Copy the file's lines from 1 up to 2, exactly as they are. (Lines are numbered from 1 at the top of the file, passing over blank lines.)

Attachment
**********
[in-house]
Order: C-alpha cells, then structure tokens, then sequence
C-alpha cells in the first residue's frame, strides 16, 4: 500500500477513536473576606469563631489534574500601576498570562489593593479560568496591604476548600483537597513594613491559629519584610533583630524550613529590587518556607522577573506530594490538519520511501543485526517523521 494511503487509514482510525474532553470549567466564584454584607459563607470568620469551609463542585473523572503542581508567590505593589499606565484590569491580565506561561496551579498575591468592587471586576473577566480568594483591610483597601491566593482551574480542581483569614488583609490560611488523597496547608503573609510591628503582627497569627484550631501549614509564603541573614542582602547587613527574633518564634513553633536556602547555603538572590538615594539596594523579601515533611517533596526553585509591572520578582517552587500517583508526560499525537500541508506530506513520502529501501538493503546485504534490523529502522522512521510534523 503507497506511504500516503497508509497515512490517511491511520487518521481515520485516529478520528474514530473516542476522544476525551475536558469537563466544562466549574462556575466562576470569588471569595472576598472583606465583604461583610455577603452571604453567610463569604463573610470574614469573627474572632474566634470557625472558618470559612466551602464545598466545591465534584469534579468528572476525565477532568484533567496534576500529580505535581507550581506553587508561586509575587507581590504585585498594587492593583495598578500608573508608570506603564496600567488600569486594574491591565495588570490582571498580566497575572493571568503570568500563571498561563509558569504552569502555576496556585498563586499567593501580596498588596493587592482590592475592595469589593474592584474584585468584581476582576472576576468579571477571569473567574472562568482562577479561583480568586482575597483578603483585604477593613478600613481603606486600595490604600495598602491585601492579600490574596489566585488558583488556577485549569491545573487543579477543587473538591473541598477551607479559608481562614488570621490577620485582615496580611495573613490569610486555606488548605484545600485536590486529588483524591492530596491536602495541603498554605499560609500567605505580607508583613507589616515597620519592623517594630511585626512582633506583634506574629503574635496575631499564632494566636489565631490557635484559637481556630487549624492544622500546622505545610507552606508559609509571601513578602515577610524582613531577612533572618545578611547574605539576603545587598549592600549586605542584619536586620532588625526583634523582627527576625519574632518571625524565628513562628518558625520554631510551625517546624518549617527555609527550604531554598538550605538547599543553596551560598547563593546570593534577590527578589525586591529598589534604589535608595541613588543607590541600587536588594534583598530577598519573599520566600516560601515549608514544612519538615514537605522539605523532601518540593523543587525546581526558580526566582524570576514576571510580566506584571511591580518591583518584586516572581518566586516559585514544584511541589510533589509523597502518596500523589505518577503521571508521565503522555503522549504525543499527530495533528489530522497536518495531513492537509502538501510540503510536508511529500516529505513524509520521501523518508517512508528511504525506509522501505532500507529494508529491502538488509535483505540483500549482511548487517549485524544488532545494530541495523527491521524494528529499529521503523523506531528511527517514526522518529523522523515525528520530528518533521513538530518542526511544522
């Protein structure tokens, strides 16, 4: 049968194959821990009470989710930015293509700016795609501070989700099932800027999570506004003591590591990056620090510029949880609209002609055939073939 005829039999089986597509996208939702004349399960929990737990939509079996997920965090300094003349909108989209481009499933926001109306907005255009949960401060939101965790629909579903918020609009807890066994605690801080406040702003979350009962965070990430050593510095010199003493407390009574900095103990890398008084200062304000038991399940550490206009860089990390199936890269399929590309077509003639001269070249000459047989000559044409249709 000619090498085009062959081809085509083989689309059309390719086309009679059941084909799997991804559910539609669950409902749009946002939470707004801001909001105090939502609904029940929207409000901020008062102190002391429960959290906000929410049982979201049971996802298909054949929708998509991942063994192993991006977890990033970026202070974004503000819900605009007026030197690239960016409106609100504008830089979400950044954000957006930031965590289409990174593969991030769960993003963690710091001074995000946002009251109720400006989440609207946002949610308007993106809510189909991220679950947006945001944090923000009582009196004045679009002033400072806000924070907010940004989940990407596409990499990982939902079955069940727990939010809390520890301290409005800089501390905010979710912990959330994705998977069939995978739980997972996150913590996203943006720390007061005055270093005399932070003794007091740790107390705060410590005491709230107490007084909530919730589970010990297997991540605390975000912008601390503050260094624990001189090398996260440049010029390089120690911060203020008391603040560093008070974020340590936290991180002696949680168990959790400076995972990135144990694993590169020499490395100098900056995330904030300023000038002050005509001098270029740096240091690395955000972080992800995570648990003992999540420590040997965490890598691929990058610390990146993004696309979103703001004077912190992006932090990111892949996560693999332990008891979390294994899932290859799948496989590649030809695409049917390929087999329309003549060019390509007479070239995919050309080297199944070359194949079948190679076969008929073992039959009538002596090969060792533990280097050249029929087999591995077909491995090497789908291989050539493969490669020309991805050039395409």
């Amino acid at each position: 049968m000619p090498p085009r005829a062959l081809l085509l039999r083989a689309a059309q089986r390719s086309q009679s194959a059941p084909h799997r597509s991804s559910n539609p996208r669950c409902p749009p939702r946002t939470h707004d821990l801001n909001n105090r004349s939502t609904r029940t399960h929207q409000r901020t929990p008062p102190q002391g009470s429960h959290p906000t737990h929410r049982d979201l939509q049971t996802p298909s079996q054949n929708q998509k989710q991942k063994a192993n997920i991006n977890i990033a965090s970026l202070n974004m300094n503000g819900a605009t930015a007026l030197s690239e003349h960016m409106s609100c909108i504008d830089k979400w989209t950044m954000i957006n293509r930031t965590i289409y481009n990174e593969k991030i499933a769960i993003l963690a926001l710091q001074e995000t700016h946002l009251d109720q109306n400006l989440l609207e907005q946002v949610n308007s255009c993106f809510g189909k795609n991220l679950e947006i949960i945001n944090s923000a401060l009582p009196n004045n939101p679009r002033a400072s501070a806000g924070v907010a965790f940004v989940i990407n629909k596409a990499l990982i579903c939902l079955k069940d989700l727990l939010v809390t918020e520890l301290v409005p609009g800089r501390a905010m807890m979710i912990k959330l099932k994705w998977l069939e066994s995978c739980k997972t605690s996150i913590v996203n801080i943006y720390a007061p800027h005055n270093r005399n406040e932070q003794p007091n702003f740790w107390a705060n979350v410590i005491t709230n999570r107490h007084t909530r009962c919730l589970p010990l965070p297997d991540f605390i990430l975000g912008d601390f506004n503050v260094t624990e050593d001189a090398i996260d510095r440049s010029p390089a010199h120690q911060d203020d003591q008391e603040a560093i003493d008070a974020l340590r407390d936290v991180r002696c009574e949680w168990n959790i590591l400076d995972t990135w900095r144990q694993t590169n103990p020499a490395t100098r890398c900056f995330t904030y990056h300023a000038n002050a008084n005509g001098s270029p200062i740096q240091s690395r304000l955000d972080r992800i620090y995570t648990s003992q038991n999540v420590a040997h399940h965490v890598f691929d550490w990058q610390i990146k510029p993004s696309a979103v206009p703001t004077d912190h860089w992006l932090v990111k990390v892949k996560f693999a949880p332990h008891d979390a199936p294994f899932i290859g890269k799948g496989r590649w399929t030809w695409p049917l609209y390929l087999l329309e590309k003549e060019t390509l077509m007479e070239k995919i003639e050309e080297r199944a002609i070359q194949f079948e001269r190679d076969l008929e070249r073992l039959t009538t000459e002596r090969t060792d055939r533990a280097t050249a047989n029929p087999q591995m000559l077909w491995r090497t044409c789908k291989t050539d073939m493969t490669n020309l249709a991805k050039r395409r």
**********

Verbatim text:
[in-house]
Order: C-alpha cells, then structure tokens, then sequence